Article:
Friday, 6 September 2013

The Changing face of UKOUG

I wanted to write a blog about the upcoming Applications and Technical conferences but thought I really needed to step back first and talk about UKOUG.

The most read posting on my blog is the one that explains the relationship between Oracle and User Groups, and I find myself referring to it a lot. There have been a lot of changes in UKOUG over the past two years and I keep being asked about them so thought I would try and explain them as I see them. There is information on the website about how it is today but this is more about the journey.

UKOUG is a not for profit organisation, but unlike most usergroups we have our own staff, we do not outsource the running of the membership and delivery of our offering, events etc. This means we are also a business.
Originally we had a simple board structure. This was fine; the board were elected by the members and were able to balance the legal running of the company with representing members. Life was much simpler then, Oracle was the database, forms and reports and E Business Suite. There we many, many companies who wanted to sponsor and exhibit at conferences. Companies who provided solutions around what Oracle offered.  

Then Oracle started to change, they went shopping, over 70+ companies in the last 8 years. This has consolidated the market, what Oracle covers is much, much wider and there are actually less partners to work with and also over this period we have moved into a global economy where everyone is tightening their belts. The world of social also means that much of what usergroups did traditionally is now available freely.  This meant the traditional board had to represent a now very diverse community and run a business that was much more difficult and on a much bigger scale. The reality was we spent all our time running the company at the expense of truly being engaged with our members.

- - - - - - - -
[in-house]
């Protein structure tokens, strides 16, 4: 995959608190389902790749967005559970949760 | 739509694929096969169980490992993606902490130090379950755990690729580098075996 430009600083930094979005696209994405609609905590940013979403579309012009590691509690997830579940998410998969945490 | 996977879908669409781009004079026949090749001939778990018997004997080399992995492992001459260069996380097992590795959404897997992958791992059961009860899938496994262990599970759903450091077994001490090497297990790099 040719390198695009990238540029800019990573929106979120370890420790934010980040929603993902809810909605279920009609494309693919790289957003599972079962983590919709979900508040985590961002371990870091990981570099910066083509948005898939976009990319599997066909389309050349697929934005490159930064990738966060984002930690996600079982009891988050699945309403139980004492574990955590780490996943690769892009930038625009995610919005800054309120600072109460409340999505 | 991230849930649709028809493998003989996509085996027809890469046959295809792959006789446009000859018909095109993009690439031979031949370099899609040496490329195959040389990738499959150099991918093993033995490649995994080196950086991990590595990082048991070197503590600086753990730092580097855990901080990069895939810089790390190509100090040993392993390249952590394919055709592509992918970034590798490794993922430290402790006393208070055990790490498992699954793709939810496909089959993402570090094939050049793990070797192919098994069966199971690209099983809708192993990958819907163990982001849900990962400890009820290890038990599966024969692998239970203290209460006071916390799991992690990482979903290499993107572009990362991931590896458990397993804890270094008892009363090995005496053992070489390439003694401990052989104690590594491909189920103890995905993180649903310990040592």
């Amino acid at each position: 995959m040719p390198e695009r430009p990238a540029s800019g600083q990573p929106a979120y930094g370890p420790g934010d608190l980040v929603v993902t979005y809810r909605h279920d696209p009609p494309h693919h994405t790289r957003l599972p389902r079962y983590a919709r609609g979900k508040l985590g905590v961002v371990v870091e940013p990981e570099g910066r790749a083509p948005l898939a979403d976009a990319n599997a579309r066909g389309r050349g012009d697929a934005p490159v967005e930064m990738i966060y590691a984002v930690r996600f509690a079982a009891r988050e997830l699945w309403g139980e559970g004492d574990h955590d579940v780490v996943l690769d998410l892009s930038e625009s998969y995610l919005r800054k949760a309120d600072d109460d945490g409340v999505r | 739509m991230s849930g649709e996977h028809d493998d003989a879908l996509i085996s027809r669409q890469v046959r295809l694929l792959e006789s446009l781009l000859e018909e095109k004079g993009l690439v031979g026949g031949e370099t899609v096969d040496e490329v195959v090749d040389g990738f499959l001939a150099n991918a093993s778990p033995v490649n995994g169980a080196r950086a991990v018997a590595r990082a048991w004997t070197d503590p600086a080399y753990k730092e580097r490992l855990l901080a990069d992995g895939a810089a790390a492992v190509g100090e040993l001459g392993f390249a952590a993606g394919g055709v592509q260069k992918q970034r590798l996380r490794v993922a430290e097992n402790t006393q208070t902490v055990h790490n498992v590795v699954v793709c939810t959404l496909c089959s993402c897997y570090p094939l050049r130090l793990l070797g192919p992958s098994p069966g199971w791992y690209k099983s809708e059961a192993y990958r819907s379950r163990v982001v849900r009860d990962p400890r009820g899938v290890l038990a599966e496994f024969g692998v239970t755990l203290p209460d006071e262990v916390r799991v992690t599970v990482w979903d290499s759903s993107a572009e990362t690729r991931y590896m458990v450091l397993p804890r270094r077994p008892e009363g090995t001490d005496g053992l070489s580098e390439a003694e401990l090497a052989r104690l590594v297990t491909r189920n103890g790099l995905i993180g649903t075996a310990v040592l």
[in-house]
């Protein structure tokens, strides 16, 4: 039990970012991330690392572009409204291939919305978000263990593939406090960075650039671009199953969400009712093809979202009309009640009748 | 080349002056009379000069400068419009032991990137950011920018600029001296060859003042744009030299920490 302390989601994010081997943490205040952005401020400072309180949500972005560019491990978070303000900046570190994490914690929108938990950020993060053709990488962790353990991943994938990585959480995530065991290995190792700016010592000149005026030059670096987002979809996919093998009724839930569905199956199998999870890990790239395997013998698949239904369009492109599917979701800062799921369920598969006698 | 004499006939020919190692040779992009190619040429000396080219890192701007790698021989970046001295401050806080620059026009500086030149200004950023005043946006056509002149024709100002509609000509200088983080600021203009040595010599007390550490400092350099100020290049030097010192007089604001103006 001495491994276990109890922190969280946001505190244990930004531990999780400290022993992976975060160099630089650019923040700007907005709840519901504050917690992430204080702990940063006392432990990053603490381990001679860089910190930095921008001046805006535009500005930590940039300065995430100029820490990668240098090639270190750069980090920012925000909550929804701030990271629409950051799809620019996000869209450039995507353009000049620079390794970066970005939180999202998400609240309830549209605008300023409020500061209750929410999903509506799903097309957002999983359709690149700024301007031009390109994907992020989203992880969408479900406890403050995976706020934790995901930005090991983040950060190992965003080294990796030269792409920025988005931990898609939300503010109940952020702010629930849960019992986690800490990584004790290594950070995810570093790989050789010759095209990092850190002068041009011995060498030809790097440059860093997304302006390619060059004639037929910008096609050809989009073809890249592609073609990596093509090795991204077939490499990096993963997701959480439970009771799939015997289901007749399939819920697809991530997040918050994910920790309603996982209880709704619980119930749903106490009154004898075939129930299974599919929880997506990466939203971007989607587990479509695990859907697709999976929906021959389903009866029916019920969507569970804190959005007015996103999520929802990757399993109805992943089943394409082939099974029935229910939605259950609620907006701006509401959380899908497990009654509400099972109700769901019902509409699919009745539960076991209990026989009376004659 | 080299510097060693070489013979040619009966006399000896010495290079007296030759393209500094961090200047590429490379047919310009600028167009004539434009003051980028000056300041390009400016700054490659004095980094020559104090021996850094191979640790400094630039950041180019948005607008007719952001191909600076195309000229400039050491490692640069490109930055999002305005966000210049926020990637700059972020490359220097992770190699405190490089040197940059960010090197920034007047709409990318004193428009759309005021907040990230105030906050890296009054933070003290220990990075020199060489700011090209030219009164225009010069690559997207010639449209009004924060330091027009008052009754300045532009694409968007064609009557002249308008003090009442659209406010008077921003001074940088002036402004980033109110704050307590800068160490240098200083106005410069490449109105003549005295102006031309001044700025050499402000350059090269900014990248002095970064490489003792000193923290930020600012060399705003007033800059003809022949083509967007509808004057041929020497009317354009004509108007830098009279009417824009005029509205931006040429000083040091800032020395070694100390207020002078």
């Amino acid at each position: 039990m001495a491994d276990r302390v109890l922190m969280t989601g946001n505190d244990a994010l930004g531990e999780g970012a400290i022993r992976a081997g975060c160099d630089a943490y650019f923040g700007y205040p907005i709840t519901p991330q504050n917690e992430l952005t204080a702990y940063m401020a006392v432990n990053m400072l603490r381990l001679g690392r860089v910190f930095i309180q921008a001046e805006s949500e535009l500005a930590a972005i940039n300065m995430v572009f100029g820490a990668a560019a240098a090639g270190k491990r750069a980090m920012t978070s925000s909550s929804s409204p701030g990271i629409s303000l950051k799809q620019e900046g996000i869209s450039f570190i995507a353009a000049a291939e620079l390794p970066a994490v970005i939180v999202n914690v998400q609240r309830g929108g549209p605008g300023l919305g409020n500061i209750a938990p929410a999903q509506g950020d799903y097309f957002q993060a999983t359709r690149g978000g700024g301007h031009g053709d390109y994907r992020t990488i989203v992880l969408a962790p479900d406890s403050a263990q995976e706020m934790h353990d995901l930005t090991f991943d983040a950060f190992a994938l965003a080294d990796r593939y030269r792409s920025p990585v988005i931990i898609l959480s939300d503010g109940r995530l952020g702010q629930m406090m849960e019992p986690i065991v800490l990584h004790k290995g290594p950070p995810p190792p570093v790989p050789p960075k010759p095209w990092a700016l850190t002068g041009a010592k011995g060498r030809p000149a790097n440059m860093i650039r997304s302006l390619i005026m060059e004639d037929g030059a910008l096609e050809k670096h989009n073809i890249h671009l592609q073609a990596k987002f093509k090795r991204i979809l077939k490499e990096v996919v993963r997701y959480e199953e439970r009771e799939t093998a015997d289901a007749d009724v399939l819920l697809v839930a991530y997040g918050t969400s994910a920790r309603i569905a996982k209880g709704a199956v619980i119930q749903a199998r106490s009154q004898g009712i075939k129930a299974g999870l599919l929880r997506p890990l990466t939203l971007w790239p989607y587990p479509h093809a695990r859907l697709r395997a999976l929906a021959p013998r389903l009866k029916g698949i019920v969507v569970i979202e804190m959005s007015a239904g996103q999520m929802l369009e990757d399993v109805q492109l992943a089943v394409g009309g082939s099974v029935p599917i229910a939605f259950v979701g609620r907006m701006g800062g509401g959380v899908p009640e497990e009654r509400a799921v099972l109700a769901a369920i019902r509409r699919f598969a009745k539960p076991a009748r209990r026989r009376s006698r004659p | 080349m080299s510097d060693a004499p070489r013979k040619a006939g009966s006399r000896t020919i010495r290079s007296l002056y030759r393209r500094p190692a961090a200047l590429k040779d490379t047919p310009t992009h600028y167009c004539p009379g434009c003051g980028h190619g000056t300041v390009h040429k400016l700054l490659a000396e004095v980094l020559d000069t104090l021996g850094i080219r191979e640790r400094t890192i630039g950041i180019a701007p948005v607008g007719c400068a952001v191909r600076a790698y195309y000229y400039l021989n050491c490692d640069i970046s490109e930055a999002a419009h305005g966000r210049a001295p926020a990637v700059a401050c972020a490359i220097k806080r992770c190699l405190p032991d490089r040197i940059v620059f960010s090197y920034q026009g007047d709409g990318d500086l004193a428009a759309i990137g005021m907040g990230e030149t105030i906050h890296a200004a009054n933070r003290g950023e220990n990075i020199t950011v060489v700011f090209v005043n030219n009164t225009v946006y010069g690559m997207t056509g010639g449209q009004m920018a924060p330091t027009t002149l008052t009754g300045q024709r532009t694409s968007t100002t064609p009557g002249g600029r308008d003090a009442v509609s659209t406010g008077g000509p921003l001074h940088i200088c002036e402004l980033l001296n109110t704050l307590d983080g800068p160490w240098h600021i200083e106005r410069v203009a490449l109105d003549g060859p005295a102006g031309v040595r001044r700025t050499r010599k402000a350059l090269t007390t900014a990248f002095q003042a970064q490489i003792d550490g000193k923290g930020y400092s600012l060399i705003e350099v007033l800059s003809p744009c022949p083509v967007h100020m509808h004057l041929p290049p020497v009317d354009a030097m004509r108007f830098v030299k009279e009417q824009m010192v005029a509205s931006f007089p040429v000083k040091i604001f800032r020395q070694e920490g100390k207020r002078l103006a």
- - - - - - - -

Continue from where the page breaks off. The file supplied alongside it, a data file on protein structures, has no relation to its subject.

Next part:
So in 2011 we worked on how we could address this, we knew it had to change. In the good times the usergroup had through good financial management built up a reserve for lean times, which now we needed but it won’t last for ever; we needed to evolve and change, and stay relevant to the members. The proposal that was accepted was to have a council that elected representatives sat on, that worked on what members wanted, and three of the council joining an executive of three on a new, much smaller board that would be the legal requirement directing UKOUG. The executive was made up of 3 people looking after HR, Finance and Commercial. They would work with our full time staff to run the business.
After a year it was obvious this was not the right model either. The council also struggled to fairly represent the members and was too big to efficiently drive initiatives forward as one and the office felt they now had to answer to both the executive and the council. The board found it difficult to bring the two sides together and a number of volunteers resigned. It wasn’t a complete disaster, there were some great examples of working groups led by council members that were able to deliver and the executive were making inroads into reversing financial fortunes and membership numbers.